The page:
Jeevan Vipinachandran

Lavi rising: An Israel-UK-India stealth fighter?

An Indian-Israeli-British stealth fighter project sounds like a science fiction concept, doesn’t it?  However one of the most effective ways to move the strategic relationships between the three countries up a level is for these technical giants to co-operate on a new generation stealth fighter.

Some Israelis associated with aerospace may remember the Lavi, a daring and pioneering aircraft project from the 1980s to provide Israel with a modern and sophisticated jet fighter, with the capabilities to rival the latest American designs such as the F-16. It was to pull Israel into a new era of high tech engineering.  Thereby solidifying the country as a giant of modern aerospace technology. Surprisingly, it was cancelled. Under intense American pressure, the ambitious project was terminated. No doubt the US aerospace industry did not take too kindly to the prospect of a potent Israeli competitor in an industry worth billions of dollars and lobbied for the end of the Lavi. Working on a new project today for a so-called ‘fifth generation’ stealthy fighter would surely be a great raspberry to the domineering behaviour of the US.

For all three countries, India Israel and Britain, such a cutting edge project would instil a sense of national pride and hope. India, a fast developing country still eager to reclaim old glories as a modern day superpower. Britain looking for a new role after Brexit, also eager to gain greater autonomy from the US beneath the surface. Israel looking to expand into a lucrative and challenging new level of access to the international aerospace market. Each has something to gain but the common aspect uniting all three countries is the real prospect of strategic independence from a superpower – the US – in a high technology field that is worth hundreds of billions.

There is potential precedent for such an ambitious undertaking. Britain has already approached India about a new generation stealth fighter called Tempest and discussions are believed to be ongoing. If Project Tempest fructifies, then there will be ample scope for Israel to join as a peer power with a highly developed industrial base of its own. Indeed Israel has shown itself to be among the most advanced technical powers, selling billions of dollars of weapons to countries like India and occasionally even exporting to Great Britain and the US. Each of the three countries would bring something unique to a collaboration on a rival to the American F-35 stealth jet, a variant of which Israel operates today. India possesses a large and talented workforce which offers potentially lower production costs on the outcome of any collaboration. Britain is a pioneer in modern technology generally and could bring decades of solid project management, including experience of multinational collaborative projects such as Eurofighter. Israel has one of the most well-known and respected security and aerospace industries worldwide and could bring to the table operational experience of using a stealth fighter in an air defence system heavy environment in places like Syria, something which would be invaluable in designing a newer fighter in its turn.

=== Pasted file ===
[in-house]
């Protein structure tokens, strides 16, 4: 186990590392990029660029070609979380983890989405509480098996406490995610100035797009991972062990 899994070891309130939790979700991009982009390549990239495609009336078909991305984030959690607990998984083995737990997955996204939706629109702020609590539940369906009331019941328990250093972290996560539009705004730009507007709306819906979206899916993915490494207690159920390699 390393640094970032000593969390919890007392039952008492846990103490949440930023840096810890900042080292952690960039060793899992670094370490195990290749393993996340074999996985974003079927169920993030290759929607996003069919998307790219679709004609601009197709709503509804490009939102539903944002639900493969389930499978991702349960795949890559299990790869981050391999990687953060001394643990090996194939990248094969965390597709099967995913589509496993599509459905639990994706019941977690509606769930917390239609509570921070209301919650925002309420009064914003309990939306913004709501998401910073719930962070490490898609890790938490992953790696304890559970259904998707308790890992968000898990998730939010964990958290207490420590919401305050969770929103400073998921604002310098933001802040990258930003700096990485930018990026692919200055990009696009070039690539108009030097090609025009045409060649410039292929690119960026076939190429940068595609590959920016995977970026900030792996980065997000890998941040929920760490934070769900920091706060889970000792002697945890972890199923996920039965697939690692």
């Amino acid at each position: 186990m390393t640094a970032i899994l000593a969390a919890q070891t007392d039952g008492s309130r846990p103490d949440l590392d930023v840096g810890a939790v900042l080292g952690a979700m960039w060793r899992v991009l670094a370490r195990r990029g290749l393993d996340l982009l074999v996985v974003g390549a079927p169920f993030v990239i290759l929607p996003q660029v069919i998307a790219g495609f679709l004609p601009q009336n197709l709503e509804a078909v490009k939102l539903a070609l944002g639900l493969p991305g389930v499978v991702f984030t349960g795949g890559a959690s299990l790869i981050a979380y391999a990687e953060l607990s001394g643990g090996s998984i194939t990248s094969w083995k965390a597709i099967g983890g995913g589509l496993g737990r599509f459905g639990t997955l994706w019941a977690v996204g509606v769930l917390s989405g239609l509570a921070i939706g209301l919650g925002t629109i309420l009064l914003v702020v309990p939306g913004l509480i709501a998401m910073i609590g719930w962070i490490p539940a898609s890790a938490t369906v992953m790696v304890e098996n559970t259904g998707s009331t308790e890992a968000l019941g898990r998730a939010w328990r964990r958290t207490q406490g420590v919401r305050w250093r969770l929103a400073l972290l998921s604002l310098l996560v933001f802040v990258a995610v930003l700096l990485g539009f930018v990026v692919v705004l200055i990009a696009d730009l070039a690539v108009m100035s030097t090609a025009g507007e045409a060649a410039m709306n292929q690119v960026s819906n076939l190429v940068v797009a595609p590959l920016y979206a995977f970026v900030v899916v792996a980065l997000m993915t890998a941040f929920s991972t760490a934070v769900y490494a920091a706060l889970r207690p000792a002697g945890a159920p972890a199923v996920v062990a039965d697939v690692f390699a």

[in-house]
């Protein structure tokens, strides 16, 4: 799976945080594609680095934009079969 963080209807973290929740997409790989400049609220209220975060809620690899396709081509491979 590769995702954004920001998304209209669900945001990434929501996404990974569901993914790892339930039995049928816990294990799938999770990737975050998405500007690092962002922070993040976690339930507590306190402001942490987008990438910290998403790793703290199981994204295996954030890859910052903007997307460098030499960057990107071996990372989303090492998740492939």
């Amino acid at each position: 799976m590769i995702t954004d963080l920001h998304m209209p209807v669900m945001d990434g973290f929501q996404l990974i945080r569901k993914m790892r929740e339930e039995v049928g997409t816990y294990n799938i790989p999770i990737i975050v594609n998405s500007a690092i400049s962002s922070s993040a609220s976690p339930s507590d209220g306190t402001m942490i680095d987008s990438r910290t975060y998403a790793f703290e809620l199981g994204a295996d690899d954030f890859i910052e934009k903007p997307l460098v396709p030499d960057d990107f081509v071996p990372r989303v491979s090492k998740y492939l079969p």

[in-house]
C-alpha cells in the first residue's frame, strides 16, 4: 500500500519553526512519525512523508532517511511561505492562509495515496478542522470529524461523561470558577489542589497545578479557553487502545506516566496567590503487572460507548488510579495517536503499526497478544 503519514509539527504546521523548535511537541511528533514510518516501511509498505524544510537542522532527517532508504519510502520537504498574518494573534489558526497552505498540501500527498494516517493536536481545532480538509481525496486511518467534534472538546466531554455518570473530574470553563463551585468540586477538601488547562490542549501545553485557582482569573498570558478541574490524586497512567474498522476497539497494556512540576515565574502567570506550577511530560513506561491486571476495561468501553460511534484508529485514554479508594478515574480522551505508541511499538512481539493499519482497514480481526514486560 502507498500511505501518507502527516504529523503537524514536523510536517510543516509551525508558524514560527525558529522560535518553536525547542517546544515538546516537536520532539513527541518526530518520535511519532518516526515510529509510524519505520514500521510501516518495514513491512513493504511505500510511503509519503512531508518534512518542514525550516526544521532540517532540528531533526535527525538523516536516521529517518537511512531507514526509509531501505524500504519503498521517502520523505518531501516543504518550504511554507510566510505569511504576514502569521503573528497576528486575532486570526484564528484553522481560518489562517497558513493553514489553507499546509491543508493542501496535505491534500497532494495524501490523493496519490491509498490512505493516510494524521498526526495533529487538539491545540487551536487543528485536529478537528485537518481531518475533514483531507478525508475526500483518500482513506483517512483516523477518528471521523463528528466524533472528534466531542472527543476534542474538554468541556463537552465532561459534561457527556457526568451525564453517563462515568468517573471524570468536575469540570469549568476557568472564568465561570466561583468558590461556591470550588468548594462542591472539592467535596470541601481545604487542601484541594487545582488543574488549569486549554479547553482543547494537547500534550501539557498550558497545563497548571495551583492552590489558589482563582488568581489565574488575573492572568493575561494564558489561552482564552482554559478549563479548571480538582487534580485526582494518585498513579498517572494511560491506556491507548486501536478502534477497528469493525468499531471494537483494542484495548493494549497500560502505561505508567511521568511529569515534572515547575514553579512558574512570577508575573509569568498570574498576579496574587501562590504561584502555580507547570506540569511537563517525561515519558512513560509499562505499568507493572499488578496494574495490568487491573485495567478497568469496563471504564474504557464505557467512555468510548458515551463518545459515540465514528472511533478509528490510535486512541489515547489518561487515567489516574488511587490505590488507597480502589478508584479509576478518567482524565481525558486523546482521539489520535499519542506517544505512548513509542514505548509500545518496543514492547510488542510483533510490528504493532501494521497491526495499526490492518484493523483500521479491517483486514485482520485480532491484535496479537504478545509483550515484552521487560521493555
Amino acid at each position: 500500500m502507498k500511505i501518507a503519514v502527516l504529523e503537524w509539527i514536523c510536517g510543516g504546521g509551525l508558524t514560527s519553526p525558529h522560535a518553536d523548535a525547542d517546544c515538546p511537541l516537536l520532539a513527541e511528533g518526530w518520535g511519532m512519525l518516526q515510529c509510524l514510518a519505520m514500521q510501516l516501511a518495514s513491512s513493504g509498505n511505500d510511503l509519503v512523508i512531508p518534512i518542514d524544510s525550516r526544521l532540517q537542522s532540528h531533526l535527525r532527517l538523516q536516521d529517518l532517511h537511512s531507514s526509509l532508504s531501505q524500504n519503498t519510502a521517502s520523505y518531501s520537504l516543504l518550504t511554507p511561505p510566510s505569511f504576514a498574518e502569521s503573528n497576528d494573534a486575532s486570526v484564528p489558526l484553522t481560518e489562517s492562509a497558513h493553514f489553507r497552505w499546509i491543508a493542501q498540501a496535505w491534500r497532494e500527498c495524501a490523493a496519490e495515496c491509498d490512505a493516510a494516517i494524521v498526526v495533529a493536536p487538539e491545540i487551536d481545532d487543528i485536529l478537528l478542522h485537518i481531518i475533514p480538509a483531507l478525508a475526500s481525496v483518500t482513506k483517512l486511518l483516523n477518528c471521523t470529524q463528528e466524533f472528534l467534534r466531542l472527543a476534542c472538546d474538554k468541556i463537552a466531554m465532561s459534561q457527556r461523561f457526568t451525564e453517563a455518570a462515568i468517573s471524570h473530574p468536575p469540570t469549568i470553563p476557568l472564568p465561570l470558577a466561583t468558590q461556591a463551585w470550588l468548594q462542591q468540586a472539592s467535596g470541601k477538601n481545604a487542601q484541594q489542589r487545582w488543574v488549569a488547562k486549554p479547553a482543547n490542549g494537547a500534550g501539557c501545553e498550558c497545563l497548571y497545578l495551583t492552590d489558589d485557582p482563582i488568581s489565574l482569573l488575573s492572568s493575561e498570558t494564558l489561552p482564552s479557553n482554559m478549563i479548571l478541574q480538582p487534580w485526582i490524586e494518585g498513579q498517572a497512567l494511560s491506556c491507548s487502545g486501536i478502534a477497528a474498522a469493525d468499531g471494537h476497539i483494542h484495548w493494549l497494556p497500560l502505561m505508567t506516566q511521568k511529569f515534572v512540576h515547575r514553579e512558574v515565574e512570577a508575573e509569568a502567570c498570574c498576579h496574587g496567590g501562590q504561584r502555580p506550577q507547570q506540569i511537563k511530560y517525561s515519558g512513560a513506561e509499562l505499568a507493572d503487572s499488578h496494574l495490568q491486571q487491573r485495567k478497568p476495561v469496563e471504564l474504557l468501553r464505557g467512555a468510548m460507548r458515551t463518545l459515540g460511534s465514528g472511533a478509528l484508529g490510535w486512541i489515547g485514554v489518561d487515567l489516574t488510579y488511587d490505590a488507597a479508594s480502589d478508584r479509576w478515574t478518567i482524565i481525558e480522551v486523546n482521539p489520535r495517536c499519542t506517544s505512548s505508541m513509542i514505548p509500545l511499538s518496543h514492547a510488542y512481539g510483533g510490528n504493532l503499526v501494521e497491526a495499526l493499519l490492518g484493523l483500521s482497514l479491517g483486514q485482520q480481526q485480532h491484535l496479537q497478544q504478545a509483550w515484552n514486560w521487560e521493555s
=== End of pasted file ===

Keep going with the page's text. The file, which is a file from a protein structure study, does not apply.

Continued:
Solid strategic reasons for such a collaboration project naturally exist. A jet fighter with an Israeli imprint could be modified by Israel without American permission, enabling the IDF to carry out sensitive missions without needing US oversight, something which would enthuse the IDF considerably.  It would not be fundamentally plugged into US computer networks making it more difficult for the US to oversee how the fighters are being used. The same rationale exists for India, which does not always see eye to eye with the US. Even Britain may welcome some measure of strategic autonomy from America, asserting itself once more as a great Power in the post Brexit environment.  Furthermore there is the commercial aspect. The lifetime cost of the American F-35 is worth literally trillions of dollars. Even with the F-35 selling like hot cakes there is probably a market worth billions throughout Asia, South America and even the Middle East, as many countries that don’t need, want or can’t afford an ultra-modern F-35 look for a cheaper but still capable alternative to it. That is where the three countries can step in.

The diplomatic framework for such a partnership already exits, as there is close bilateral counterterrorism and intelligence sharing co-operation between the each of Israel, India and the UK. The ambition certainly exists, as Israel and India have sent/are sending probes to the Moon for example while Britain still builds the famous Eurofighter. The economic and strategic rationale is there also. There is no reason the three countries in a potent partnership can’t change the shape of the global military aerospace market permanently.

Technically, politically and diplomatically there is ample scope for a trilateral co-operative project with positive industrial spin offs. The famed Lavi was one of the reasons that Israel has such a rich and influential defence industry today. Its potential successor could really change the world of the vast aerospace market.  There is no time like the present to seize new opportunities. Brexit and the new Modi in India government offers the chance for Israel to work on such a daring project.

About the Author
Jeevan is a writer and political analyst. He graduated from the London School of Economics with a Masters in Comparative Politics: Conflict Studies, specialising in counter-terrorism and political violence. Regular tweets can be found @jeevanvc.
Related Topics
Related Posts